I belong to and help moderate a safe space group on Facebook called Link Your Life (LYL). The mission of this group is to provide “a safe, non-competitive space that is fueled by mutual support and compassion.” We are writers (who share our links, hence the group name), survivors, humans, who want to be lifted and lift each other up in a world that would silence, shame, and push us back down.
Our brilliant and compassionate admin, Shawna Ayoub Ainslie, recently asked us, the LYL moderators, to reflect on what exactly a safe space is to each of us. We realized that while we all share the core concepts, we each have different lived experiences and so approach the notion of safety through varied lenses. And that’s a good thing.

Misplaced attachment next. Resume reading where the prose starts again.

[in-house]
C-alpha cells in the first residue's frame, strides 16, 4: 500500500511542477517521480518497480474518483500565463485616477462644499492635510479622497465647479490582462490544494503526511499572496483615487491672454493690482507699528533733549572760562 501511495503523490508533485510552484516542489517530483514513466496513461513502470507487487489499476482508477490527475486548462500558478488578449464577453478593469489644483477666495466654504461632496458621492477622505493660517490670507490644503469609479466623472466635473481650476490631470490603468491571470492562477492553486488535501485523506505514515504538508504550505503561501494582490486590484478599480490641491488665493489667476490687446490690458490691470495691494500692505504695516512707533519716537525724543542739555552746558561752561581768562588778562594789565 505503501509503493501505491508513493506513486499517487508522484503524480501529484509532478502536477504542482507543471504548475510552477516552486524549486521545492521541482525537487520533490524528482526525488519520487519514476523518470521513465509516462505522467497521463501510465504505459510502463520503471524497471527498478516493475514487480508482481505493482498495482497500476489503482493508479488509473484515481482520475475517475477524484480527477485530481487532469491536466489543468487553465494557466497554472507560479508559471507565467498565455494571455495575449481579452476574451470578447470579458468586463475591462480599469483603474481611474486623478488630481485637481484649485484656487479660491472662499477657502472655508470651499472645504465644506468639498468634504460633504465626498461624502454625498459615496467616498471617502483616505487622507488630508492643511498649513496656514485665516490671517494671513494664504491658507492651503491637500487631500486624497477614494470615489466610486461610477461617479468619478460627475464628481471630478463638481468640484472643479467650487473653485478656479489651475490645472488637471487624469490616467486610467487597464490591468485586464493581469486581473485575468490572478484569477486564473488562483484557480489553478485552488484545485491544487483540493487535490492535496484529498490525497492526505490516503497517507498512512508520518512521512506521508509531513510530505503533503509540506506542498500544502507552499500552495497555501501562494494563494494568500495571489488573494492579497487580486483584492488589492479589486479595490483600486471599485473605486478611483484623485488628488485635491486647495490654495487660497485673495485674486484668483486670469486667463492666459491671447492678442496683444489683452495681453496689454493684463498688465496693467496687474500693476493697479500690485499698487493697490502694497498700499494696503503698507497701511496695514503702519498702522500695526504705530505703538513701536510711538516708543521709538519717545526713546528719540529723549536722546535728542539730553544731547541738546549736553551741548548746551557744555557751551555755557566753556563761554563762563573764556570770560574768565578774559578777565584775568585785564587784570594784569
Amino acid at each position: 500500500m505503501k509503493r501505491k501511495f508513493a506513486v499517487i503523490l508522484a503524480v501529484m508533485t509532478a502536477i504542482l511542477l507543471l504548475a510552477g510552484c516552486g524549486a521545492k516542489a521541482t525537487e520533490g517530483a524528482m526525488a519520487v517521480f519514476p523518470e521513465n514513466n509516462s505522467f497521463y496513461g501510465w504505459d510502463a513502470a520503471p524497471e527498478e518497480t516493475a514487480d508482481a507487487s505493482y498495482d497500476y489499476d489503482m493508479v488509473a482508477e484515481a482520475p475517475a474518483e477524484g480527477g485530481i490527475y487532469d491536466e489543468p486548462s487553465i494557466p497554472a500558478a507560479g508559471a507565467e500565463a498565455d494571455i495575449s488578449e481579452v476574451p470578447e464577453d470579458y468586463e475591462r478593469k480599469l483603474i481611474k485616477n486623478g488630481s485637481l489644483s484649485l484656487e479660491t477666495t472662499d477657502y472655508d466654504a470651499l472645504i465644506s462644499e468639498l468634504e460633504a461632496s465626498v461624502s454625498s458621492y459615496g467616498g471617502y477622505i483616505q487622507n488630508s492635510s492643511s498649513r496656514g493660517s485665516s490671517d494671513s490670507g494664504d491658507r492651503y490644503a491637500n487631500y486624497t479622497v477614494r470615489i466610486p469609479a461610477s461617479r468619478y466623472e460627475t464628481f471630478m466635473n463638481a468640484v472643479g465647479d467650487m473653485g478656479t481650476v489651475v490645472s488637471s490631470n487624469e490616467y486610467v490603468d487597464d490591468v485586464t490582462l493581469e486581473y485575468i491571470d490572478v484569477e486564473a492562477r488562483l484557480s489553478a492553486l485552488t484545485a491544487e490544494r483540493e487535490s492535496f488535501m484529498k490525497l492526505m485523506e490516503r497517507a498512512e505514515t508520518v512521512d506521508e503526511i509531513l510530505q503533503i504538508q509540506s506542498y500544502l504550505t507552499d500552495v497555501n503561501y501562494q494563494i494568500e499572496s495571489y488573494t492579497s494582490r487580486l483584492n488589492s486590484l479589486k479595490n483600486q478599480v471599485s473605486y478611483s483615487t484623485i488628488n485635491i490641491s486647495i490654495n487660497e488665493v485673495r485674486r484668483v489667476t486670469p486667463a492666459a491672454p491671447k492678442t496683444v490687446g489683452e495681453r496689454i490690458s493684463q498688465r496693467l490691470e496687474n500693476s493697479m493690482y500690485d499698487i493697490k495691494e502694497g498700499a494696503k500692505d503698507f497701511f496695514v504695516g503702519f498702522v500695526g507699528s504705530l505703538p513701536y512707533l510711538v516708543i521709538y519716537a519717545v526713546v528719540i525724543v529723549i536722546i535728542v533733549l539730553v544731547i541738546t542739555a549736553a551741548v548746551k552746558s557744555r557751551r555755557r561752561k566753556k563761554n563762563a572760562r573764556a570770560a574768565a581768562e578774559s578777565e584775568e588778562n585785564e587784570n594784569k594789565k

I have blogged about safe spaces before, here and here. I’ve considered what safety actually is, because of course, as I just said, it means different things to different people. And of course, there are real brick-and-mortar safe spaces, and there are online safe spaces, and literary safe spaces, and the safe space underneath my favorite, impossibly soft, charcoal-with-yellow-leaves throw blanket, the safe space of my increasingly solid tree pose, and even underneath my tattoos and leather and poetic “speaker” voice.
Today, I’m going to address only online safe spaces, specifically Link Your Life, and I’m going to start via negativa, to clear up misconceptions. Continue reading